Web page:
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Yemen: Fastest growing cholera epidemic ever recorded brings number of cases to 895,000

02 Nov 2017
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The general manager of Al-Thawra Hospital in Al-Hudaydah gives ERC Lowcock an overview of the services provided by the hospital. The hospital receives patients from at least three neighboring regions and is overcrowded. Credit: OCHA

Yemen is facing one of the world’s largest humanitarian crisis, including the fastest growing cholera epidemic ever recorded. As of 1 November, there were some 895,000 suspected cholera cases with nearly 2,200 associated deaths since 27 April. More than half of the suspected cases are children.

The outbreak is affecting over 90 per cent of districts across 21 of the 22 governorates. Despite the enormous challenges, humanitarian partners have established 234 Diarrhoea Treatment Centres and 1,084 Oral Rehydration Corners in 225 affected districts in 20 governorates. Some 3.6 million people have been connected to disinfected water supply networks in 12 governorates. Over 17 million people in all governorates were reached with cholera prevention messages.

Yemen is also facing the world’s largest food emergency and widespread population displacement. Nearly 21 million people require urgent humanitarian assistance, seven million of whom are severely food insecure, staving off the threat of famine. Despite challenging conditions and limited funding, UN and humanitarian partners provided direct assistance to more than 7 million people this year.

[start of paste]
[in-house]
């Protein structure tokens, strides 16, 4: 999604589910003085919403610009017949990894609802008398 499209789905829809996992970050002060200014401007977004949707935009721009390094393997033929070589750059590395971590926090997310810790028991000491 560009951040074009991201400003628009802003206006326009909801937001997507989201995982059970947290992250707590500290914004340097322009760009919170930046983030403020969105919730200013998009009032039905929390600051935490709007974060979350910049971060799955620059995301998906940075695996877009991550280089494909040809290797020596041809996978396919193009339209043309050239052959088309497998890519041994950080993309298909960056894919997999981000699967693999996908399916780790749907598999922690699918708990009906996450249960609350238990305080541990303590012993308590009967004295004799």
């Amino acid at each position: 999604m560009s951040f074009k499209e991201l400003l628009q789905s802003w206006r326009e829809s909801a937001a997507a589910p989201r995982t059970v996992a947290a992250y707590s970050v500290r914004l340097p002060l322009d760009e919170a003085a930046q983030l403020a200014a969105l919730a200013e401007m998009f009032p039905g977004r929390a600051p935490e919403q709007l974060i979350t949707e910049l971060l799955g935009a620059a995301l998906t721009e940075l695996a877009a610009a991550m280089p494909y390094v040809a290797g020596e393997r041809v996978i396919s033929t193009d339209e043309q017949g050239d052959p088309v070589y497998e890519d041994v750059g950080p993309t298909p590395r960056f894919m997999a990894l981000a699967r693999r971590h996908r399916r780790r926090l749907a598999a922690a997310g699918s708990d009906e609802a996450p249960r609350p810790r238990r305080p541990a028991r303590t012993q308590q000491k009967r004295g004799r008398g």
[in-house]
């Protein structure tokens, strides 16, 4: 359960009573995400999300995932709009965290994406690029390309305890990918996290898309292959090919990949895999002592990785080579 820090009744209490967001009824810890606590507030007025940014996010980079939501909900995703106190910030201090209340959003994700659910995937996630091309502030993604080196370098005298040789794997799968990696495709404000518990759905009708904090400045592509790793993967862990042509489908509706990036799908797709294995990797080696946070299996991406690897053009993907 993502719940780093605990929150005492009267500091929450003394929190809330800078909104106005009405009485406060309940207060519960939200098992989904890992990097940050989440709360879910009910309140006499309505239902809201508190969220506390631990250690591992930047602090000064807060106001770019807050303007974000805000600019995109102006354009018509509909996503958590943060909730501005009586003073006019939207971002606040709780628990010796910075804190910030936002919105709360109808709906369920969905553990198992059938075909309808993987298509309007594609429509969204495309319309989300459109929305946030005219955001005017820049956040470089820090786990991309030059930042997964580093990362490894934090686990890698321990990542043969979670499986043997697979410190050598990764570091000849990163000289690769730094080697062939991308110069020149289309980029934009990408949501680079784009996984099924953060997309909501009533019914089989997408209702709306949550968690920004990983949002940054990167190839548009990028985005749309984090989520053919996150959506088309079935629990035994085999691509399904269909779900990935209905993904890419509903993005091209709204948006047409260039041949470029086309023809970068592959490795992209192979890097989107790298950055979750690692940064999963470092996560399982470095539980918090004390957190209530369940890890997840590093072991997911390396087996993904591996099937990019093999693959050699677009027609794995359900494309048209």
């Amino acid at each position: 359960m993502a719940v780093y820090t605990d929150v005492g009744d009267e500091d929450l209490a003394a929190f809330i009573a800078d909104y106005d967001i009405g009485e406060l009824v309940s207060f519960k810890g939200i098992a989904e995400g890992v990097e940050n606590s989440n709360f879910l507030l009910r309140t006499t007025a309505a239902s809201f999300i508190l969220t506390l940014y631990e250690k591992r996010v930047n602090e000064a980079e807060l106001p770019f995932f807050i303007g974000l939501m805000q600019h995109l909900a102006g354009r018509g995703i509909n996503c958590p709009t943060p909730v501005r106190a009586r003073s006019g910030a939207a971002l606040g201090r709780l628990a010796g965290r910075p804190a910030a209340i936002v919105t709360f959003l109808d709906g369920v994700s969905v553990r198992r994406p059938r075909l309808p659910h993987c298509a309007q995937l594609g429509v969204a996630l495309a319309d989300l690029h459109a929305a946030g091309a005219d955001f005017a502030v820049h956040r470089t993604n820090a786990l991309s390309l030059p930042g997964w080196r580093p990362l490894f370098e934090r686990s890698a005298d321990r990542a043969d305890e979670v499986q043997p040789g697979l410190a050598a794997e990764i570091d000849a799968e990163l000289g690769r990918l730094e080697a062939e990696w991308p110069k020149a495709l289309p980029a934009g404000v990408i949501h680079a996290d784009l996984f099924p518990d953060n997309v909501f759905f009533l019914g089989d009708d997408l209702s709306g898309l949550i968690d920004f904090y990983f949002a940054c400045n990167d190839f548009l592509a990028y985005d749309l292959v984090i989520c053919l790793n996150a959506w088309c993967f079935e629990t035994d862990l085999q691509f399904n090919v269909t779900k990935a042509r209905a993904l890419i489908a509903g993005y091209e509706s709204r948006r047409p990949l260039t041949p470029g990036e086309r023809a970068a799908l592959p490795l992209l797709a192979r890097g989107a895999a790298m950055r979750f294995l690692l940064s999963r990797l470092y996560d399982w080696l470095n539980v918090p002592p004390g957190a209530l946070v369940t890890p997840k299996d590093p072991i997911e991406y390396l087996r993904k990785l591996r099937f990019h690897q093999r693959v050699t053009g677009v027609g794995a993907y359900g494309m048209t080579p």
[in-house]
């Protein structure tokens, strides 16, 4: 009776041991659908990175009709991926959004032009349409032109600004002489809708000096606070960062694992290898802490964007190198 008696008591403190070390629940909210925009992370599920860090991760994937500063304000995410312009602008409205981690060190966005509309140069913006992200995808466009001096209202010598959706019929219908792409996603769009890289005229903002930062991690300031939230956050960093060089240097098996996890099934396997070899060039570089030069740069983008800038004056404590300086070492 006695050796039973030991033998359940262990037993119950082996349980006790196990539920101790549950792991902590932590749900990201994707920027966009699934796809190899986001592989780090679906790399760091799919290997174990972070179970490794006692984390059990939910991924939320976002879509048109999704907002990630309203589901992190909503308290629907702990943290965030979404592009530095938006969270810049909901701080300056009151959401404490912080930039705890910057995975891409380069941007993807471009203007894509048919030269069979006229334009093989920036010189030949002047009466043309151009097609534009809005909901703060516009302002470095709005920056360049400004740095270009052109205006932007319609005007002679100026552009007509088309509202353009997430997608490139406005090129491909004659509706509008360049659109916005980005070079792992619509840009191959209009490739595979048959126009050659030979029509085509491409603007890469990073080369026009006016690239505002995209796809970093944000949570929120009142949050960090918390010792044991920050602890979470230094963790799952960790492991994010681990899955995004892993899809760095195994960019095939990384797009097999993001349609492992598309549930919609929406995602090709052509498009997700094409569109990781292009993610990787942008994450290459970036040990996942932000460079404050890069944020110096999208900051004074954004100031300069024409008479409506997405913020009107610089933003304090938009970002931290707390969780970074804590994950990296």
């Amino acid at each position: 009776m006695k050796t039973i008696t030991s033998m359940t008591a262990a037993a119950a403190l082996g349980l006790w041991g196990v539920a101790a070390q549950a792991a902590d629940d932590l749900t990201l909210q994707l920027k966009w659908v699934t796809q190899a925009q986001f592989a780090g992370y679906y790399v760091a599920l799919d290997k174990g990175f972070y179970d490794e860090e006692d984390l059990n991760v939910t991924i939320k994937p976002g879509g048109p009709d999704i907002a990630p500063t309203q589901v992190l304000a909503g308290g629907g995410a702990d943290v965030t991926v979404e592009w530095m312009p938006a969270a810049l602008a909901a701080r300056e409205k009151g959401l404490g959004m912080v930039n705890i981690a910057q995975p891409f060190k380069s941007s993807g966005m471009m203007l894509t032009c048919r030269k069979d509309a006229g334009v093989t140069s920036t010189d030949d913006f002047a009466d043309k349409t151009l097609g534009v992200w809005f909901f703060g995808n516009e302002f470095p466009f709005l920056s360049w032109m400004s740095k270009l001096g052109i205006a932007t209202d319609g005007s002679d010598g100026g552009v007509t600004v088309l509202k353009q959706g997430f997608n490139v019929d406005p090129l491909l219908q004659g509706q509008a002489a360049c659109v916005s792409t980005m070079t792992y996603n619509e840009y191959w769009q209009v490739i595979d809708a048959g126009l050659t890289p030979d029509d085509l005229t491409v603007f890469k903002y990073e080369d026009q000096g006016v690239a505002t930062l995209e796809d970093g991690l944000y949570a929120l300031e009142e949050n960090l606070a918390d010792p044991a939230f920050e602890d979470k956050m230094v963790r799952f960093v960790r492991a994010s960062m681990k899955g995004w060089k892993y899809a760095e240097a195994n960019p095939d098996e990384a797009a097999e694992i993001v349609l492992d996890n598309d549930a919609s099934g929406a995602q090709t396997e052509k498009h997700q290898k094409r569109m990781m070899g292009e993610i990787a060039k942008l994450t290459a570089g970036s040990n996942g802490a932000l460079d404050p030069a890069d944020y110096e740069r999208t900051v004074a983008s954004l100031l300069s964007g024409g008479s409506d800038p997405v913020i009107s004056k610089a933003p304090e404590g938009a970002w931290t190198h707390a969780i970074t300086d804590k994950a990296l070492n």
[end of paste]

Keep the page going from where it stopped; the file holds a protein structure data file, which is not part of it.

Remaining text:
“The humanitarian response to the world’s worst hunger crisis and its worst cholera outbreak must be fully resourced”, said ERC Lowcock during his recent mission to Yemen. “With only two months left in the year, the UN Humanitarian Response Plan (HRP) is only 56 per cent funded. I know that we can do more.”

ERC Lowcock called on donors to step up their support to the Yemen Humanitarian Response Plan to ensure the most effective and coordinated response across the country. “Across the country, and on both sides of the frontline, Yemenis are being kept alive by brave humanitarian aid workers, working under extremely difficult conditions”, ERC Lowcock said. “We are able to be effective because we remain impartial, neutral and independent, under the strong leadership of our Resident and Humanitarian Coordinator and his committed team. But we need to do more – and we need more support.”